Polluter or Protector?

A total of 25 gram sabhas from Sindhudurg district in Maharashtra have passed resolutions requesting that their panchayat areas be designated as ecologically sensitive areas. Notably, several other gram panchayats in the region  have passed resolutions to the contrary, namely, that they do not wish their gram panchayat areas to be constituted as  ecologically sensitive areas. On further discussion, it turns out that people are trying to balance two evils. They feel that  if their gram panchayat areas are constituted as ecologically-sensitive areas, it would reduce the threat of completely unwelcome mining activities. At the same time they are afraid that if their gram panchayat areas are constituted as ecologically sensitive areas, they will come under the stranglehold of the forest department, which is also unwelcome.

One such instance can be seen at the Panchgani-Mahabaleshwar area which has been selected as eco-sensitive zone. However, the programme operates in a highly centralised fashion with no involvement of  local communities. Many so‐called illegal constructions targeted were temporary sheds or cowsheds of people who refused to give bribes. On the other hand, a hotel which had undertaken construction without permission was not touched. Even elected members on local bodies had  no idea whatsoever of the intention behind the eco-sensitive zone.

Forest dwellers were alienated from their access to the forest, with negative consequences. At the same time, large scale constructions continued to set up hotels. Broader  considerations including stream conservation or restoration, promotion of organic farming, soil carbon sequestration and promotion of bridle paths have been completely ignored and all the focus in on regulation of construction and tree felling. Suresh Pingale, a local nursery owner, wished to propagate and popularise indigenous species that do well locally. There was no response from officials to such a proposal who are more inclined towards construction and commercial tourism.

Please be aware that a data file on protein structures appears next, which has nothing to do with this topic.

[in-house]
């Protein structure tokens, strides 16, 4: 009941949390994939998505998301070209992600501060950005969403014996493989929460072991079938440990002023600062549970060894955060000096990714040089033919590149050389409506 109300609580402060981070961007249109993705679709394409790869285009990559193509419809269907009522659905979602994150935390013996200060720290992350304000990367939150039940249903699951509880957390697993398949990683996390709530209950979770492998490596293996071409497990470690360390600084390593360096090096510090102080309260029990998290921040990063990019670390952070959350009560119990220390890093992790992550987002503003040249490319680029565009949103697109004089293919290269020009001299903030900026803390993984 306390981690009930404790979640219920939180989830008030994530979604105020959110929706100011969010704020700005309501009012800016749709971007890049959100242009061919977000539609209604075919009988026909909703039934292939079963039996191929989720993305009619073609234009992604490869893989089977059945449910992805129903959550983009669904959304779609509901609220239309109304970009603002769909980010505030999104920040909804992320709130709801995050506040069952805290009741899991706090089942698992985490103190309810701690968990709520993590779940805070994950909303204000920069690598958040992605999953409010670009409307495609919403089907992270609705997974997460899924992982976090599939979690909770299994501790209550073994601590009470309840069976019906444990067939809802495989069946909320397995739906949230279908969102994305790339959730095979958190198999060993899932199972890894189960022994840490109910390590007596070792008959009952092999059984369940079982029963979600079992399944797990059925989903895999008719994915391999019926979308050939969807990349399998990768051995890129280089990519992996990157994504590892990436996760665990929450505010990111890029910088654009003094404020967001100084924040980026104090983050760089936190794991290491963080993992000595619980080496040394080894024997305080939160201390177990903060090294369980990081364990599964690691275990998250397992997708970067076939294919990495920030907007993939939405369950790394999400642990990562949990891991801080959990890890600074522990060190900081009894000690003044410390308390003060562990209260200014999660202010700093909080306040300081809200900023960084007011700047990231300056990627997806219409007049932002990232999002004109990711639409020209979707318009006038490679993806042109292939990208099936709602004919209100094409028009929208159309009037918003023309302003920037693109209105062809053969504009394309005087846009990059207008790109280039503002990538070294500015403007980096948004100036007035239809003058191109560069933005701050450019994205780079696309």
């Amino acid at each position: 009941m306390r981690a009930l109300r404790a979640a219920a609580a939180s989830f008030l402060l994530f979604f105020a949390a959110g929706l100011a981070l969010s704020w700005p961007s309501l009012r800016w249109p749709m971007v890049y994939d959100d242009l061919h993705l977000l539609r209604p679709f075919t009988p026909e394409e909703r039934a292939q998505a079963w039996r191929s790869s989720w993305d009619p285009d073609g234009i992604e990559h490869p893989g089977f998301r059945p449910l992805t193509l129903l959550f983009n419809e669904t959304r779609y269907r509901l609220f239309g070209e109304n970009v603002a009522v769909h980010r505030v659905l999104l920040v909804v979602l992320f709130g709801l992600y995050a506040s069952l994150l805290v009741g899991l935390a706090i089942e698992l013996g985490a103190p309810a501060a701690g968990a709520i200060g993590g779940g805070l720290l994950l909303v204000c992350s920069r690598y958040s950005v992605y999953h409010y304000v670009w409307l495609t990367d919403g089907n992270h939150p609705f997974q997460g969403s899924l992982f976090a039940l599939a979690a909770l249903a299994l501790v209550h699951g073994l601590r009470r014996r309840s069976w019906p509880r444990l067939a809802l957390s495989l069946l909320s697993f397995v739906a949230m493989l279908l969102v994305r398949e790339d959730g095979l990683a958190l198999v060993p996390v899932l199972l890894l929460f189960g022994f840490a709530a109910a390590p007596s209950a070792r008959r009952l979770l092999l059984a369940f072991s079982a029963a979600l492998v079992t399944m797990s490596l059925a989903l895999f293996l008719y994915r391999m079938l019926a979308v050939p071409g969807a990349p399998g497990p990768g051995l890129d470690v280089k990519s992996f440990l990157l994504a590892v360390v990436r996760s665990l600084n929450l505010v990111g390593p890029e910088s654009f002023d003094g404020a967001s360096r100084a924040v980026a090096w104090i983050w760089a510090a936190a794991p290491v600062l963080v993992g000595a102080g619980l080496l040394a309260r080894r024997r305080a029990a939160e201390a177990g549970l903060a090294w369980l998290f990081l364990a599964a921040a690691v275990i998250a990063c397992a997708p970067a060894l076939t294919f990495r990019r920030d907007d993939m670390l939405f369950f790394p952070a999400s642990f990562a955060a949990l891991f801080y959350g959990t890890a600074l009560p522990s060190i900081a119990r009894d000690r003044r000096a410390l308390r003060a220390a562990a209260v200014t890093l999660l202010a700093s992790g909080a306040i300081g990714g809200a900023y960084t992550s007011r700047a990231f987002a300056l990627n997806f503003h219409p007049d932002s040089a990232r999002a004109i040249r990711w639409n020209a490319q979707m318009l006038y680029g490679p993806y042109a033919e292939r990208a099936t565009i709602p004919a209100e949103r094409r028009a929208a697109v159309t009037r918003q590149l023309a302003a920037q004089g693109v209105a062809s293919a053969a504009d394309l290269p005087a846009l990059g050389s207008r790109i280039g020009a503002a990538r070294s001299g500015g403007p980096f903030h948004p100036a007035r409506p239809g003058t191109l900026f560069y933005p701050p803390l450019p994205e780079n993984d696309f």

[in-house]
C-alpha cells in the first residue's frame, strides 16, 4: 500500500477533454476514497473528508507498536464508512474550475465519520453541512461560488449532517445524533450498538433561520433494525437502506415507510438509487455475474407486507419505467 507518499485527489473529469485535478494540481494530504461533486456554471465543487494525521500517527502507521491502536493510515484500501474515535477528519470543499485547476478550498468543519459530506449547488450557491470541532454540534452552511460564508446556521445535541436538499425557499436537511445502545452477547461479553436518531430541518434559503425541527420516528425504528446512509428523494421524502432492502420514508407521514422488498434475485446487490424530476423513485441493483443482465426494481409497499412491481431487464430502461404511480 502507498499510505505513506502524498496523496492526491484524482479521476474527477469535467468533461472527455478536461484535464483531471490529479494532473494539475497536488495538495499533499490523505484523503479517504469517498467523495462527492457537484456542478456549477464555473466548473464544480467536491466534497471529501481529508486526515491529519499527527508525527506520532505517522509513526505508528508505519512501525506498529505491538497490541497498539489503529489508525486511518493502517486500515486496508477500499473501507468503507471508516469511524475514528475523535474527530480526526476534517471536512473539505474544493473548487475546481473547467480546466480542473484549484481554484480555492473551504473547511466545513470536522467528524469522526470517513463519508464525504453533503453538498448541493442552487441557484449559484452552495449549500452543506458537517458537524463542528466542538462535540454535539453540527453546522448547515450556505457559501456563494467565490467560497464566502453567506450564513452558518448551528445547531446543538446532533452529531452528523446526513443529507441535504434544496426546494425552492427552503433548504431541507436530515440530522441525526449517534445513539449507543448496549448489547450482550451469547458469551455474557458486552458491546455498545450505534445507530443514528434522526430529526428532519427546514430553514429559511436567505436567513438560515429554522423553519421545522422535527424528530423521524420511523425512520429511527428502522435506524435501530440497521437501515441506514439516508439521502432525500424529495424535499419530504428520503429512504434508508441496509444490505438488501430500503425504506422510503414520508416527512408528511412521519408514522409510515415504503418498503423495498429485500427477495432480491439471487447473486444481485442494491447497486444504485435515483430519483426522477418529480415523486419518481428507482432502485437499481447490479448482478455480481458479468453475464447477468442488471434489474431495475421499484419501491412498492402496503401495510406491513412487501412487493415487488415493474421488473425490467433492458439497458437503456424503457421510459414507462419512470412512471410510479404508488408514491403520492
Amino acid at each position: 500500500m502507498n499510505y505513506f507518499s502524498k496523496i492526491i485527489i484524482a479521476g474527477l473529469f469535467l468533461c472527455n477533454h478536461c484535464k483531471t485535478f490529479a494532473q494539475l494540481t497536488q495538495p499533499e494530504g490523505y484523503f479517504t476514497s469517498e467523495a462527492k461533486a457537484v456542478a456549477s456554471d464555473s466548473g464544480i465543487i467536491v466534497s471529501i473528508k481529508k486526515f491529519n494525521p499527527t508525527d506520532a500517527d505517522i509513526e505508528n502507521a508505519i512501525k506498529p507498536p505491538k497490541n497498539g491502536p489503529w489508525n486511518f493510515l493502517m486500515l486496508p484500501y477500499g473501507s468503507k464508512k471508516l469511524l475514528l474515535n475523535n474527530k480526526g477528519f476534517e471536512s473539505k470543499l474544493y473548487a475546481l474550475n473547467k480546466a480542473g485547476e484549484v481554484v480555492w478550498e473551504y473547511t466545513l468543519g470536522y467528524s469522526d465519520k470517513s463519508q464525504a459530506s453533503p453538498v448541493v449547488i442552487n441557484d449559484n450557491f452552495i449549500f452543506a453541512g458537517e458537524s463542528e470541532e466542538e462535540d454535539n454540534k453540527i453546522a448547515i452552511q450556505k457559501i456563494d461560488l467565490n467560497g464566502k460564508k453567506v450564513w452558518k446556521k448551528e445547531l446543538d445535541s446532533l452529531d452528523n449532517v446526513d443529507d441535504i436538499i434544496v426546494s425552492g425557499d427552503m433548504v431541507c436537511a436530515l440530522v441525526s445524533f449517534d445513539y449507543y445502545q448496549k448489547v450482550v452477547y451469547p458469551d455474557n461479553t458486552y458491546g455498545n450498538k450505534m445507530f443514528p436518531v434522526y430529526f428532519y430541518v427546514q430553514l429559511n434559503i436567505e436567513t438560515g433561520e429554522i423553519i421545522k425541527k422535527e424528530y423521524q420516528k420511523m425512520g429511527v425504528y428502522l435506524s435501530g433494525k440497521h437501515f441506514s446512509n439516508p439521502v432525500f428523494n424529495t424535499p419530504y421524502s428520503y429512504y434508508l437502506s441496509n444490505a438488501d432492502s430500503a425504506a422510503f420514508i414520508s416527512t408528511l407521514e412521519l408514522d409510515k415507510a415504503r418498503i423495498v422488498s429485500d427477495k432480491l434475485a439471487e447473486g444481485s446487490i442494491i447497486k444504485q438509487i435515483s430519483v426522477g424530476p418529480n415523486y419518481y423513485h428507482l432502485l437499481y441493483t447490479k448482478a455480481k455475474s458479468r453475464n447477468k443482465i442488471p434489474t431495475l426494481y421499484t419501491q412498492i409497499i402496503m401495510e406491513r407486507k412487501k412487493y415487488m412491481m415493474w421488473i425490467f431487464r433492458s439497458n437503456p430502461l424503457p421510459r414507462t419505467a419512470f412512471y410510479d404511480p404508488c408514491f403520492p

Forest dwellers were alienated from their access to the forest, with negative consequences. At the same time, large scale constructions continued to set up hotels. Broader  considerations including stream conservation or restoration, promotion of organic farming, soil carbon sequestration and promotion of bridle paths have been completely ignored and all the focus in on regulation of construction, tree felling and tourism.

People complain that they have to pay a bribe of Rs  20,000 for permission to dig a bore well; for an open well even  larger amounts are demanded. Farms on hilly lands may be split on two levels; levelling of land is then permitted only on   payment of bribes. A bribe of at least Rs 1000-1500 from small farmers is demanded for a small extension of verandas. Citizens are harassed by closure of roads to old villages in areas surrounded by forests in existence for a long time. The roads previously traversed by bullock carts are now made unusable by trenches dug by the Forest Department. These  are allowed to be repaired on payment of bribes. 

The Forest Department has gone about the business of formulating the management regime around these protected areas with little or no dialogue with local communities consequently resulting in much confusion. For instance, 'No artificial lighting will be used' can be interpreted as no electric lights, not even kerosene lanterns or oil lanterns with wicks will be permitted even inside residences in the 10 km zone. This zone includes large numbers of villages, and many other establishments. People interpret such regulations in only one way;; that these will create opportunities for officials to harass and extort bribes.

Development by exclusion